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Posted August 13th 2009 by Will Davey.

Trials HD

In the past, the Trials games and I had a bit of a love/hate relationship. I loved how simple and addictive the gameplay was - it had the uncanny ability to make me want "just one more go" when I'd repeatedly miss a jump. It was also fun to just completely ignore the course and see how many flips you could do off of various ramps, only to see your rider crash into the ground with delightful ragdoll physics. That said, I hated how difficult they got and how bad I was at more difficult levels. Fast-forward to 2009 and the Trials series is back, this time on the Xbox Live Arcade with Trials HD. I was really intrigued to see how far the game had come along since its flash game beginnings, so I loaded up the game and jumped right in.

If you haven't heard of the Trials games, then to be honest this is the best place to start. In Trials, you take control of a motorbike rider on a 2D plane, and your job is to get him to the end of an obstacle course without falling off your bike, as fast as possible. Throw in some physics-based obstacles, plenty of explosives and some giant ramps, and you've got yourself what can add up to be quite a challenging game.

Playing the game itself is incredibly fun. The earlier levels offer little challenge and allow you to get your bearings with the gameplay mechanics, but nothing beats going through a level perfectly. Hitting every transition inch-perfect and getting a little extra speed, making a difficult jump by the skin of your teeth, soaring through the air and doing a double backflip just because you can - they all make playing Trials HD a great experience. The best example of this is the first Medium level (not including the tutorial). It's essentially a giant collection of loops, huge ramps, insane speed, canyon-like jumps, and explosions everywhere. Playing through that level is a joy, and for me it's what Trials HD is all about.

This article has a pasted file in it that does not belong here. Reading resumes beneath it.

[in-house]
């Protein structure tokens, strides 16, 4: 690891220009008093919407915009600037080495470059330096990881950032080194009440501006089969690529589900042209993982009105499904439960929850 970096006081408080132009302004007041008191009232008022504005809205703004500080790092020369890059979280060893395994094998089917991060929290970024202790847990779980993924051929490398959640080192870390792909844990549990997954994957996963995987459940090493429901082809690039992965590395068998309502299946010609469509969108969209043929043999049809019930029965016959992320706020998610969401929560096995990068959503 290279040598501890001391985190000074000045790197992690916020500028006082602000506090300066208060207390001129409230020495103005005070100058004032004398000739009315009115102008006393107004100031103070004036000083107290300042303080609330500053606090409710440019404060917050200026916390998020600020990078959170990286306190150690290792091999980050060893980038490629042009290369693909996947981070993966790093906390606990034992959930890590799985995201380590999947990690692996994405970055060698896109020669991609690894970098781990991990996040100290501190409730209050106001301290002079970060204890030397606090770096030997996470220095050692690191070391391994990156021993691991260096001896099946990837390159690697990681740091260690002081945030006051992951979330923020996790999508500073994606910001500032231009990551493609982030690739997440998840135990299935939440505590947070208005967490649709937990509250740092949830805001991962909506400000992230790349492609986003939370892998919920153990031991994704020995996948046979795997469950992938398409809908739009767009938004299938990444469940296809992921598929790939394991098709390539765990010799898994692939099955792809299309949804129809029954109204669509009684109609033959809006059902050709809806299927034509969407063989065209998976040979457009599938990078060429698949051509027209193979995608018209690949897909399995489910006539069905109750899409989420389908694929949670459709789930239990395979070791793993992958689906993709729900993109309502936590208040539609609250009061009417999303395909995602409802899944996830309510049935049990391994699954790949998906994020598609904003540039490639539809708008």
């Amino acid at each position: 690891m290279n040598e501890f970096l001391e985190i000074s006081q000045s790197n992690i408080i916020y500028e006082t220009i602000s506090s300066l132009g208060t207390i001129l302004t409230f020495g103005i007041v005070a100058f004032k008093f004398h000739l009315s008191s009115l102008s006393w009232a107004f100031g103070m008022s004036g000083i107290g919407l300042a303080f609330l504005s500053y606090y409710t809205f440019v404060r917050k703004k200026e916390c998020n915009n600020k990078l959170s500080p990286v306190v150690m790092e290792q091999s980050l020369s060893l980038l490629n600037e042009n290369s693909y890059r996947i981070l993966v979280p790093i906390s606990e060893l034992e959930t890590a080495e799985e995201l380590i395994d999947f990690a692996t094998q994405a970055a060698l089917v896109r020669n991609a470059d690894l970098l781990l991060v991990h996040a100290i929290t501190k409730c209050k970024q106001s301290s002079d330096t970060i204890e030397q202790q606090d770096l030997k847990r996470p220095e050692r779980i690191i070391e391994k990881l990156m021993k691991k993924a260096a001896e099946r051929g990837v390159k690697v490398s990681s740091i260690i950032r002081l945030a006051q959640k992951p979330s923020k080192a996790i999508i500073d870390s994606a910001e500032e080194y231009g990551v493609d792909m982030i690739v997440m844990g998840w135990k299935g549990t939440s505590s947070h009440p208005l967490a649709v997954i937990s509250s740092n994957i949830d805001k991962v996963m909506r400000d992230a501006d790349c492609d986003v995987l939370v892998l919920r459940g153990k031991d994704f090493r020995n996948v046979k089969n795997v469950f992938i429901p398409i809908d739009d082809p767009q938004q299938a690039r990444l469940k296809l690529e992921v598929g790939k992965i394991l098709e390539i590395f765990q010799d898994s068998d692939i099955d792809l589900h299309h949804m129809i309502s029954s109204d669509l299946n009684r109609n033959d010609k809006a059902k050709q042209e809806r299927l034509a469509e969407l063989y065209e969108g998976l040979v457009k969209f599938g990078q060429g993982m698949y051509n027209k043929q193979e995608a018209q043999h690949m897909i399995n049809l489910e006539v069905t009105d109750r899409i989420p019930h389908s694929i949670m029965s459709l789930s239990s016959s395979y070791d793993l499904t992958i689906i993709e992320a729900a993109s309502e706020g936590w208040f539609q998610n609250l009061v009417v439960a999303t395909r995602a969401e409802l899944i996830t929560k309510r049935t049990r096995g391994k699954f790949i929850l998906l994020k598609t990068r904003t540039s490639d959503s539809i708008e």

There are plenty of features in the game, and whilst I could spent ages listing through all of them, that would take a bit too long, so here are the essentials. There are 39 different levels split into five different difficulties, starting from Beginner and working up to Extreme. The difficulty of the game overall is, for once, quite accurately described by each of the difficulty names. I had no problem with Beginner or Easy levels, Medium added a bit of challenge, Hard was genuinely quite challenging, and Extreme will probably end up with you making some Xbox 360 controller-shaped holes in your wall. You can get a bronze, silver or gold medal depending on how you did on each level. Once you complete your first Extreme level though, you unlock platinum medals for every level in the game - as if getting gold on the later levels wasn't hard enough.